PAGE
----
SIOUX CITY | The year 2018 will bring a handful of new challenges to Sioux City's government leaders.
The city faces the expectation of steep operational expenses for its newly formed ambulance division, rising infrastructure repair and replacement costs and uncertainty on how much of a subsidy the Tyson Events Center will require under a new private management contract.
Newly elected council members Dan Moore, Pete Groetken and Alex Watters reflected on those challenges, as well as other goals for 2018, after taking their oaths of office late Tuesday morning during a short meeting in the council chambers.
"The ambulance service is heavy on my mind," Moore, who also will remain mayor pro tempore, said after the meeting. "That's a service that we cannot afford to cut corners on."
Sioux City's new Emergency Medical Services Division, which began responding to ambulance calls 8 a.m. Monday, replaces the service formerly provided by Siouxland Paramedics Inc., a nonprofit ambulance service that ceased responding to emergency calls in the morning hours of New Year's Day.
Moore said he wants to ensure the city provides adequate service for its residents as it decides how it will pay for the $600,000 to $1 million subsidy -- the exact amount is unknown -- that such a service will likely require over the next six months of the current fiscal year budget and in future budget years.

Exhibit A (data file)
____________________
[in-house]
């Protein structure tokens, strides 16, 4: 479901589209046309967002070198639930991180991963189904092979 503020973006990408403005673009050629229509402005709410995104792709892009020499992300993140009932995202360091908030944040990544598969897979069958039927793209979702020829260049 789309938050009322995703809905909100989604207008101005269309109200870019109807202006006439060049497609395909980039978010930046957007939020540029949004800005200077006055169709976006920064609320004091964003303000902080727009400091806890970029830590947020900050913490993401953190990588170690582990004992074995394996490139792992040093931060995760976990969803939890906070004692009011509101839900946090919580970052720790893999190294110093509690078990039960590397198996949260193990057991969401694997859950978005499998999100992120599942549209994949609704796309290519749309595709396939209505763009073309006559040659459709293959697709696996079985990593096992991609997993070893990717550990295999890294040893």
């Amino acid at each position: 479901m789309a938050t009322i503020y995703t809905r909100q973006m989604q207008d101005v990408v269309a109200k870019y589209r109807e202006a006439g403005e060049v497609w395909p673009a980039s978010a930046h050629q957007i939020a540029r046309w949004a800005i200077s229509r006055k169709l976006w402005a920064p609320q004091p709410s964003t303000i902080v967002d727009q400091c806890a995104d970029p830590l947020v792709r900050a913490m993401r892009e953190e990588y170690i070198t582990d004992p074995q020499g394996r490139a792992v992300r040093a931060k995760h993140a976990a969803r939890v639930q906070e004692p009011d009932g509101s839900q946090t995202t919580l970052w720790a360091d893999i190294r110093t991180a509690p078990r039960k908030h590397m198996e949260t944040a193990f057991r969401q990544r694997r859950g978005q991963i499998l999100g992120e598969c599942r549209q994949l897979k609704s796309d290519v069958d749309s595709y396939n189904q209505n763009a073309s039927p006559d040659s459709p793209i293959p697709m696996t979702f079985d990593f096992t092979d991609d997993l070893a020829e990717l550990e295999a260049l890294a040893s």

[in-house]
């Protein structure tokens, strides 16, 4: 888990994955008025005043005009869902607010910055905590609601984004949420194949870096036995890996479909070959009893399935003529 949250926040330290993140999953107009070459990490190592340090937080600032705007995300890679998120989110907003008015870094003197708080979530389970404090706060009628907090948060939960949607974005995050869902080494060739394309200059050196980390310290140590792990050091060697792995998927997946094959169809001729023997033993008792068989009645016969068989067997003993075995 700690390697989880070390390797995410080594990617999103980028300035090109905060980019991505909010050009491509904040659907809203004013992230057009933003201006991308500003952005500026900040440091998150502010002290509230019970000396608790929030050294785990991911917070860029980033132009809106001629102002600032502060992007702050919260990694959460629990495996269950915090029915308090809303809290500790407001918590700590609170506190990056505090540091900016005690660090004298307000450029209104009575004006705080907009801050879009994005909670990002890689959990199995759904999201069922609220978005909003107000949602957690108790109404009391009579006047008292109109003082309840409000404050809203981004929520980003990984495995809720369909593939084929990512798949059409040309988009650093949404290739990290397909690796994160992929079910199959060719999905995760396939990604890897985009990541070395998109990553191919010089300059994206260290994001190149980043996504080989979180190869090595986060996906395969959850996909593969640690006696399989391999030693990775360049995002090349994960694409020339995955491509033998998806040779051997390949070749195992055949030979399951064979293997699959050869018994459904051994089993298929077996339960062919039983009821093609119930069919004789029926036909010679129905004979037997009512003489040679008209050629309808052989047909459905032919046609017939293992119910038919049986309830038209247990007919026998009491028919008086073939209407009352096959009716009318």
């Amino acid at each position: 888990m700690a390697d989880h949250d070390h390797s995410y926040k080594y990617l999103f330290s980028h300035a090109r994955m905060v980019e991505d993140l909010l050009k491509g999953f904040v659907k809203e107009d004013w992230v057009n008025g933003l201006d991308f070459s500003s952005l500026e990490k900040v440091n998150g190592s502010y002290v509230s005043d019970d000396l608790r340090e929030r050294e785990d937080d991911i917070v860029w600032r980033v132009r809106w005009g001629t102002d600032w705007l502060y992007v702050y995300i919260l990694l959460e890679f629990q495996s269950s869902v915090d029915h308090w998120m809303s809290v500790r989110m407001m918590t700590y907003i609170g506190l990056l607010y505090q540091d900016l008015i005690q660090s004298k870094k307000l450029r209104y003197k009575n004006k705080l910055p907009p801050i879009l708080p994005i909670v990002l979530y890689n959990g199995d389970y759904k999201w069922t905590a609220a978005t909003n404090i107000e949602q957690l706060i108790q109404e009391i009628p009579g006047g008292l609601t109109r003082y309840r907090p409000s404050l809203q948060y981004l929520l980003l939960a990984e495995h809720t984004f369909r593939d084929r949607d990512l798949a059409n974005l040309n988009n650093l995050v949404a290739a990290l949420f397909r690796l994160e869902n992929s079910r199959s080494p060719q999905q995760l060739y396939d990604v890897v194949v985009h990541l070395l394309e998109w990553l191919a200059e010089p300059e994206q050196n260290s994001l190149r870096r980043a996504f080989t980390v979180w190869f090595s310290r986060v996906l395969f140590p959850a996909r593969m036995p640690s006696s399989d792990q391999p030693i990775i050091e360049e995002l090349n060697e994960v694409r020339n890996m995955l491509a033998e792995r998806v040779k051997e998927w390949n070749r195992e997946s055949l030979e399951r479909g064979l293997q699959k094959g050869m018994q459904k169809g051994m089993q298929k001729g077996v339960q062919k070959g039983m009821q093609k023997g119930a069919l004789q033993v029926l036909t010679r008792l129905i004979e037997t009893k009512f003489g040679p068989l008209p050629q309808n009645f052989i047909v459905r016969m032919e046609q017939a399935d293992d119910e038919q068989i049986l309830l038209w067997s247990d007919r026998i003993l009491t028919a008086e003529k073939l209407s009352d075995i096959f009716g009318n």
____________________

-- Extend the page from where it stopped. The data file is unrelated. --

He said that will be an important part of budget talks that will begin later this month.
Groetken said he hopes to keep pushing forward on infrastructure, repairing the roads and utility lines most in need of fixing. Another goal, he said, will be seeing the Sioux City Reinvestment District begin to take shape, as the three remaining development projects in the district are slated to begin construction this year.
"I want to see those projects get off to a great start," he said.
Watters said he wants to work to improve Sioux City's marketing efforts. That includes working with Spectra, the group now overseeing the city's tourism efforts, to market the city regionally, spreading the word about what it has to offer.
"If we have low unemployment and we want to expand our jobs, we've got to bring more people here," Watters said. "That's something I'm going to focus on."
Moore, Groetken and Watters, all incumbents, cruised to victory during November's City Council elections. Moore and Groetken are beginning their second four-year terms on the council, and Watters will begin his first full term after being appointed early last year to fill the seat left vacant by Keith Radig.
Several friends and family members of the council attended Tuesday's swearing-in. District Judge John Ackerman administered the oaths of office.
At Tuesday's meeting, Mayor Bob Scott also appointed Moore as his mayor pro tempore, a post he has held for the last two years. which means Moore will fill in at meetings and functions when Scott is unavailable.